Ankle Lateral Ligament Injury Assessment

Original Editor - Mariam Hashem

Top Contributors - Mariam Hashem, Kim Jackson, Tarina van der Stockt and Jess Bell

Introduction[edit | edit source]

Lateral ankle ligament injury is a common MSK condition representing 85% of ankle injuries[1] and has a high recurrence rate (up to 70%).[1] Persisting post-injury symptoms such as swelling, impaired strength, instability (occasional giving way), and impaired balance responses for more than 12 months following the initial injury is defined as '' Chronic Ankle Instability-CAI''[2]. Up to 40% of patients report developing chronic ankle instability.[3]

It is thought that patients who experience a lateral ankle sprain, but do not develop instability, may adopt different neuromuscular control strategies post-injury compared to patients who do develop ankle instability.[4]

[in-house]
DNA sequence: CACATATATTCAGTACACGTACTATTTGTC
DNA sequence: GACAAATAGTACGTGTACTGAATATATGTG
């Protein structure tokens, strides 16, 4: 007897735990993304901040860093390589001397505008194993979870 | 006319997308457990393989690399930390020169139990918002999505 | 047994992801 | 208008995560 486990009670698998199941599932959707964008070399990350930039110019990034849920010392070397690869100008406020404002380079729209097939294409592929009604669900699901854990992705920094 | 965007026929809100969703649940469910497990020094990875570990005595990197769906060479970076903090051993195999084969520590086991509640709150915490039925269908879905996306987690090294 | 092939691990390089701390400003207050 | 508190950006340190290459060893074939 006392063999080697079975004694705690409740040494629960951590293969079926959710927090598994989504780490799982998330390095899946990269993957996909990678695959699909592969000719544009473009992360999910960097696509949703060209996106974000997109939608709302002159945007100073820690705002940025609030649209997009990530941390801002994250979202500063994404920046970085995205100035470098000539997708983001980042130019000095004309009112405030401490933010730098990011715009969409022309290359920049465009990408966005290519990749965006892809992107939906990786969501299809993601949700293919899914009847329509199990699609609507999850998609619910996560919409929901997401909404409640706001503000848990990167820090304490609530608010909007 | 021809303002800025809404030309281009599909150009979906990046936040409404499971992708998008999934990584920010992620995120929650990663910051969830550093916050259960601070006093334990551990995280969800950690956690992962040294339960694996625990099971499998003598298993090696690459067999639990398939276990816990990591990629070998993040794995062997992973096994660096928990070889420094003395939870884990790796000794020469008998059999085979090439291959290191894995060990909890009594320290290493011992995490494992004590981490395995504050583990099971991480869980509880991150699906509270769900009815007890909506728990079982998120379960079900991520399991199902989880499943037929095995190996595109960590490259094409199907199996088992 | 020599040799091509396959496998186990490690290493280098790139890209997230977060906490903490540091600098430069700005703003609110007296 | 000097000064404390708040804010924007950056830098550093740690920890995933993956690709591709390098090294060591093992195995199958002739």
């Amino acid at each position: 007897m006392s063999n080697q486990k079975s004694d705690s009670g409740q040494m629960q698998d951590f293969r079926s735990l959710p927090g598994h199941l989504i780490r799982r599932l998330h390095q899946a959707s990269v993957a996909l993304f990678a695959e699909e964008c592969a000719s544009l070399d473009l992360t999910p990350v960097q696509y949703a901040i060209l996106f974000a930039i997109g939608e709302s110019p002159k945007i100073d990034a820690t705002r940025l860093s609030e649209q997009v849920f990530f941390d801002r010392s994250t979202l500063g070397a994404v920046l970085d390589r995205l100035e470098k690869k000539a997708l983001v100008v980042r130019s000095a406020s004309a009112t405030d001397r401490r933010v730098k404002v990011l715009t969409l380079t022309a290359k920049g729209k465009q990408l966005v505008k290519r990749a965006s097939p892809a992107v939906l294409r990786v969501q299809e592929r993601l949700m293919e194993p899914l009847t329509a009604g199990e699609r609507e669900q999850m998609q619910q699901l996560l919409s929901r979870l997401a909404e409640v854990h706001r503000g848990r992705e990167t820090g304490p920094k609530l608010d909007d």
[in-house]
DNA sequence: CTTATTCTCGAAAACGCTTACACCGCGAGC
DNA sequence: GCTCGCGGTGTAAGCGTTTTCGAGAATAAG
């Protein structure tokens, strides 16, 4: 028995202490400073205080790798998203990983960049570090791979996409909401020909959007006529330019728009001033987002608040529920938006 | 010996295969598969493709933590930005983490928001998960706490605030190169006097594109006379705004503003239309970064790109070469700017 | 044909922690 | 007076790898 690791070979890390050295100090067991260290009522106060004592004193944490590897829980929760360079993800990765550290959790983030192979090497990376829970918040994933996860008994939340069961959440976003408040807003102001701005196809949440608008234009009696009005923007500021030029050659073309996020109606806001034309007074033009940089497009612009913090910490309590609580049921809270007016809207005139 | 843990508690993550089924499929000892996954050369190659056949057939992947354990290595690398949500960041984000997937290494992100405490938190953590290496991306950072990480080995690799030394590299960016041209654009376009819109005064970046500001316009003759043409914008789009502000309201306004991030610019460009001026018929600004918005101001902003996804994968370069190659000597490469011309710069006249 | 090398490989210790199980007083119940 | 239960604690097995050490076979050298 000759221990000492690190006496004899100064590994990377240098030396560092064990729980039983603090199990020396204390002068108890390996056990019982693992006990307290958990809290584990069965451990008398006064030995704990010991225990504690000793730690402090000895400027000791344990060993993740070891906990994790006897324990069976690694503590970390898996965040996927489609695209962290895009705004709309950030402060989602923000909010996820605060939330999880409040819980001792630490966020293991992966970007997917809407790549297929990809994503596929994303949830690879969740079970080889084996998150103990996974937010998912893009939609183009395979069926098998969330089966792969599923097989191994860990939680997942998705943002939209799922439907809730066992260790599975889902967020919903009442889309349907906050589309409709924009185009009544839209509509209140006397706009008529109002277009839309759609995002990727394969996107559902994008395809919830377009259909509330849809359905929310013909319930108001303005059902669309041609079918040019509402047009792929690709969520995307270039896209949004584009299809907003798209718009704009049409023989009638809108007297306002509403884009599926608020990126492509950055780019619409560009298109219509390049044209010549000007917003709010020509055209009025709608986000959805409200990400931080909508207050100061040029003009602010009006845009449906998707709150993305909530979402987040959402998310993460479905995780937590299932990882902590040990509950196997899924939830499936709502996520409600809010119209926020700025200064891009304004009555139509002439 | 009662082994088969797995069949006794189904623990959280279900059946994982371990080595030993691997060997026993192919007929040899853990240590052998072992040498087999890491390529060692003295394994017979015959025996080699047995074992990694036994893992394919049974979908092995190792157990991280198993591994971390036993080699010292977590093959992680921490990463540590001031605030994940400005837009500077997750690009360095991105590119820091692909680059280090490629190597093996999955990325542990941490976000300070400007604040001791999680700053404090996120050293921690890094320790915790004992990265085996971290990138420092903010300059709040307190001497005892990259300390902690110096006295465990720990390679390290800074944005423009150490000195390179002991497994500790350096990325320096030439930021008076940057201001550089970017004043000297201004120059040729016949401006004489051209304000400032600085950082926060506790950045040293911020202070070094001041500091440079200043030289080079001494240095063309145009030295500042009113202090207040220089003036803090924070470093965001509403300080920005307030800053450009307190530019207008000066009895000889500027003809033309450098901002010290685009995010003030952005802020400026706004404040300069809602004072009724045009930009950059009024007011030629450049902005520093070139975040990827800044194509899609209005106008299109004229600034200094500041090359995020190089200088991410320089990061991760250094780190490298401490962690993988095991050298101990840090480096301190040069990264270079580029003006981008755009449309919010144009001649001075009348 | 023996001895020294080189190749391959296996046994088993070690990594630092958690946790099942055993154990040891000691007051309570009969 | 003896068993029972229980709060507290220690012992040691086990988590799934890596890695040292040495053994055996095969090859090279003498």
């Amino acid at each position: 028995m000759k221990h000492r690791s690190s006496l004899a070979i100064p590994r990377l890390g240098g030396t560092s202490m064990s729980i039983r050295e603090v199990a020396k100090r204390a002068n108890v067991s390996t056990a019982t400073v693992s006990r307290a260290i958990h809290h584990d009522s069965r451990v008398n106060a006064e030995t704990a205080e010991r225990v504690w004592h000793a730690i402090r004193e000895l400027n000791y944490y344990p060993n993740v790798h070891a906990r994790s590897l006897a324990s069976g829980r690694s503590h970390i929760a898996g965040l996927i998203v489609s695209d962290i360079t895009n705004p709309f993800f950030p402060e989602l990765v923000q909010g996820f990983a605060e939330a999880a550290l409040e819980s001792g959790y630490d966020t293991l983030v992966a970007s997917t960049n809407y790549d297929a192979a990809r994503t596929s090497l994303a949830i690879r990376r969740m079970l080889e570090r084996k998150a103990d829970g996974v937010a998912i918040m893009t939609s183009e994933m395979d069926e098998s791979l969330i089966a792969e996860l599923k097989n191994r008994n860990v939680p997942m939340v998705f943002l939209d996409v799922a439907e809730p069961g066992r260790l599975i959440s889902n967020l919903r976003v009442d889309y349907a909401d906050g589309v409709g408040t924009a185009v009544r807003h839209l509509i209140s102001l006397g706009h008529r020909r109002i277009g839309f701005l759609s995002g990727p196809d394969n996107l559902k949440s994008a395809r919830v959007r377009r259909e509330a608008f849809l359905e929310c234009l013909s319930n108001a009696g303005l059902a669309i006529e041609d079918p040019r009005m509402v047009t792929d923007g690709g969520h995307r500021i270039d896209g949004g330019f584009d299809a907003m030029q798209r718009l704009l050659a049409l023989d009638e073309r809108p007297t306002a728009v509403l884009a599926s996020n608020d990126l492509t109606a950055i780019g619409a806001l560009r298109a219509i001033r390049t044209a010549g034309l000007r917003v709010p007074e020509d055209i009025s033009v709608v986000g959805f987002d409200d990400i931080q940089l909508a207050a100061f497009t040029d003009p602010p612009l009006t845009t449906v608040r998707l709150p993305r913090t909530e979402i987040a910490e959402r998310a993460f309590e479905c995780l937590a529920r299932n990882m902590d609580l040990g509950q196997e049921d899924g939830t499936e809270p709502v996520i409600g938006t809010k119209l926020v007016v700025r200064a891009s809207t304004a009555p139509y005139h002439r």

Limited dorsiflexion[5], reduced proprioception, reduced isometric abductor hip strength[6], postural control deficiencies on SLS [7] were associated with a higher risk of ankle sprain and instability.

The highest incidence of lateral ankle sprains (LAS) was found for aeroball, basketball, indoor volleyball, field sports and climbing.[8]

A systematic review by Hiller et al[9] reported a larger talar curve, reduced concentric inversion strength, greater sway when standing on stable surfaces with eyes closed, a more inverted ankle position and decreased foot clearance during gait, and prolonged time to stabilization after a jump.

Assessment[edit | edit source]

Ottawa ankle rules.png

The Ottawa Ankle Rules are used to determine the need for radiography in acute ankle injuries. If these rules are positive, the patient/athlete needs an x-ray to rule out fractures.

The Ottawa Ankle Rules are as follows: